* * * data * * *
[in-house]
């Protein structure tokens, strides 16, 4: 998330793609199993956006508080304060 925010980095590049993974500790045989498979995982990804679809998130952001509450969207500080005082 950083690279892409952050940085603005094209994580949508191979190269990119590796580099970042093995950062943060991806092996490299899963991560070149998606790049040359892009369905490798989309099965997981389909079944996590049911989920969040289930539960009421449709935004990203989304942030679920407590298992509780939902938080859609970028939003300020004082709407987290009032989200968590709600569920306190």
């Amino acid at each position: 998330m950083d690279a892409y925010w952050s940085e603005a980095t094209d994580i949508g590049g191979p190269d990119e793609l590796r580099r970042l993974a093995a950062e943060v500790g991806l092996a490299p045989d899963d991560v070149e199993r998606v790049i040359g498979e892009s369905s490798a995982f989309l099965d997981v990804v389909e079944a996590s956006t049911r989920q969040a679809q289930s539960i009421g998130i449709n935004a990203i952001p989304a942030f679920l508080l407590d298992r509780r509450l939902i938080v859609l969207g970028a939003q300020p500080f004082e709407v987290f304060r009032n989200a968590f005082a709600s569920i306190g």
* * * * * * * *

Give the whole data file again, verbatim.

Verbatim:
[in-house]
């Protein structure tokens, strides 16, 4: 998330793609199993956006508080304060 925010980095590049993974500790045989498979995982990804679809998130952001509450969207500080005082 950083690279892409952050940085603005094209994580949508191979190269990119590796580099970042093995950062943060991806092996490299899963991560070149998606790049040359892009369905490798989309099965997981389909079944996590049911989920969040289930539960009421449709935004990203989304942030679920407590298992509780939902938080859609970028939003300020004082709407987290009032989200968590709600569920306190």
């Amino acid at each position: 998330m950083d690279a892409y925010w952050s940085e603005a980095t094209d994580i949508g590049g191979p190269d990119e793609l590796r580099r970042l993974a093995a950062e943060v500790g991806l092996a490299p045989d899963d991560v070149e199993r998606v790049i040359g498979e892009s369905s490798a995982f989309l099965d997981v990804v389909e079944a996590s956006t049911r989920q969040a679809q289930s539960i009421g998130i449709n935004a990203i952001p989304a942030f679920l508080l407590d298992r509780r509450l939902i938080v859609l969207g970028a939003q300020p500080f004082e709407v987290f304060r009032n989200a968590f005082a709600s569920i306190g």